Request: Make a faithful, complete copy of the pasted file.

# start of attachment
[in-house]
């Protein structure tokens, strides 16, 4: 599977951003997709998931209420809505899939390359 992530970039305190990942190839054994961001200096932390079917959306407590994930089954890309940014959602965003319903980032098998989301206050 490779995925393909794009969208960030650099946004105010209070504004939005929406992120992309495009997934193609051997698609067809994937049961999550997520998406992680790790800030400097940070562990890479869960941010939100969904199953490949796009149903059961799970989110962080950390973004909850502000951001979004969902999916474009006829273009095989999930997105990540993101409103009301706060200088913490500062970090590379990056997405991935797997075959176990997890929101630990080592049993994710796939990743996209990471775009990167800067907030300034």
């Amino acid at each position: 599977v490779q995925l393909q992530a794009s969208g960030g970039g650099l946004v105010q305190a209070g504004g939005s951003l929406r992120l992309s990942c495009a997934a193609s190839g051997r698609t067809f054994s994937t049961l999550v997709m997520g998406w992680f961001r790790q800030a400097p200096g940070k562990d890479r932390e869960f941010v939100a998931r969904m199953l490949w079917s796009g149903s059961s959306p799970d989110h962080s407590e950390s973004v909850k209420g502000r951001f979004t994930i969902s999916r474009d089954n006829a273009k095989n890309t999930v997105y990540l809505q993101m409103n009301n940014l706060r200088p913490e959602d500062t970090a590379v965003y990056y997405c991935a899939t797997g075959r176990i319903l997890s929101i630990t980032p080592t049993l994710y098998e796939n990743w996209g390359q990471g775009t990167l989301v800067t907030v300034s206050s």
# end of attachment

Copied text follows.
[in-house]
């Protein structure tokens, strides 16, 4: 599977951003997709998931209420809505899939390359 992530970039305190990942190839054994961001200096932390079917959306407590994930089954890309940014959602965003319903980032098998989301206050 490779995925393909794009969208960030650099946004105010209070504004939005929406992120992309495009997934193609051997698609067809994937049961999550997520998406992680790790800030400097940070562990890479869960941010939100969904199953490949796009149903059961799970989110962080950390973004909850502000951001979004969902999916474009006829273009095989999930997105990540993101409103009301706060200088913490500062970090590379990056997405991935797997075959176990997890929101630990080592049993994710796939990743996209990471775009990167800067907030300034």
């Amino acid at each position: 599977v490779q995925l393909q992530a794009s969208g960030g970039g650099l946004v105010q305190a209070g504004g939005s951003l929406r992120l992309s990942c495009a997934a193609s190839g051997r698609t067809f054994s994937t049961l999550v997709m997520g998406w992680f961001r790790q800030a400097p200096g940070k562990d890479r932390e869960f941010v939100a998931r969904m199953l490949w079917s796009g149903s059961s959306p799970d989110h962080s407590e950390s973004v909850k209420g502000r951001f979004t994930i969902s999916r474009d089954n006829a273009k095989n890309t999930v997105y990540l809505q993101m409103n009301n940014l706060r200088p913490e959602d500062t970090a590379v965003y990056y997405c991935a899939t797997g075959r176990i319903l997890s929101i630990t980032p080592t049993l994710y098998e796939n990743w996209g390359q990471g775009t990167l989301v800067t907030v300034s206050s």